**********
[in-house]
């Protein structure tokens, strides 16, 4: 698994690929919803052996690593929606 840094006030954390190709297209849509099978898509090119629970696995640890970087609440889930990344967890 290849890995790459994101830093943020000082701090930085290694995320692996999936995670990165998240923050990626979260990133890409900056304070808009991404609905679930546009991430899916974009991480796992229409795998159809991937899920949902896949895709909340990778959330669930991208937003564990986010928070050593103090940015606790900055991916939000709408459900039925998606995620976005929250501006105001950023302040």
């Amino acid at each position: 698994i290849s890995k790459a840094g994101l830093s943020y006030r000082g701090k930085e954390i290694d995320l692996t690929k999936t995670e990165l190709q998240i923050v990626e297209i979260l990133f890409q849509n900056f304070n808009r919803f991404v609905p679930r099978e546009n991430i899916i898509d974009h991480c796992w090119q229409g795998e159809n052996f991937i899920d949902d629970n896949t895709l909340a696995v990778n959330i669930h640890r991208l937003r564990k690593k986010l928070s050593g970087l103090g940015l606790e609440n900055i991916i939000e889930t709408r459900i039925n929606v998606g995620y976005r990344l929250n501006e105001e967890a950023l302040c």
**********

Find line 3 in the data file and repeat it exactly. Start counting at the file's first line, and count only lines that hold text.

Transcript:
């Amino acid at each position: 698994i290849s890995k790459a840094g994101l830093s943020y006030r000082g701090k930085e954390i290694d995320l692996t690929k999936t995670e990165l190709q998240i923050v990626e297209i979260l990133f890409q849509n900056f304070n808009r919803f991404v609905p679930r099978e546009n991430i899916i898509d974009h991480c796992w090119q229409g795998e159809n052996f991937i899920d949902d629970n896949t895709l909340a696995v990778n959330i669930h640890r991208l937003r564990k690593k986010l928070s050593g970087l103090g940015l606790e609440n900055i991916i939000e889930t709408r459900i039925n929606v998606g995620y976005r990344l929250n501006e105001e967890a950023l302040c």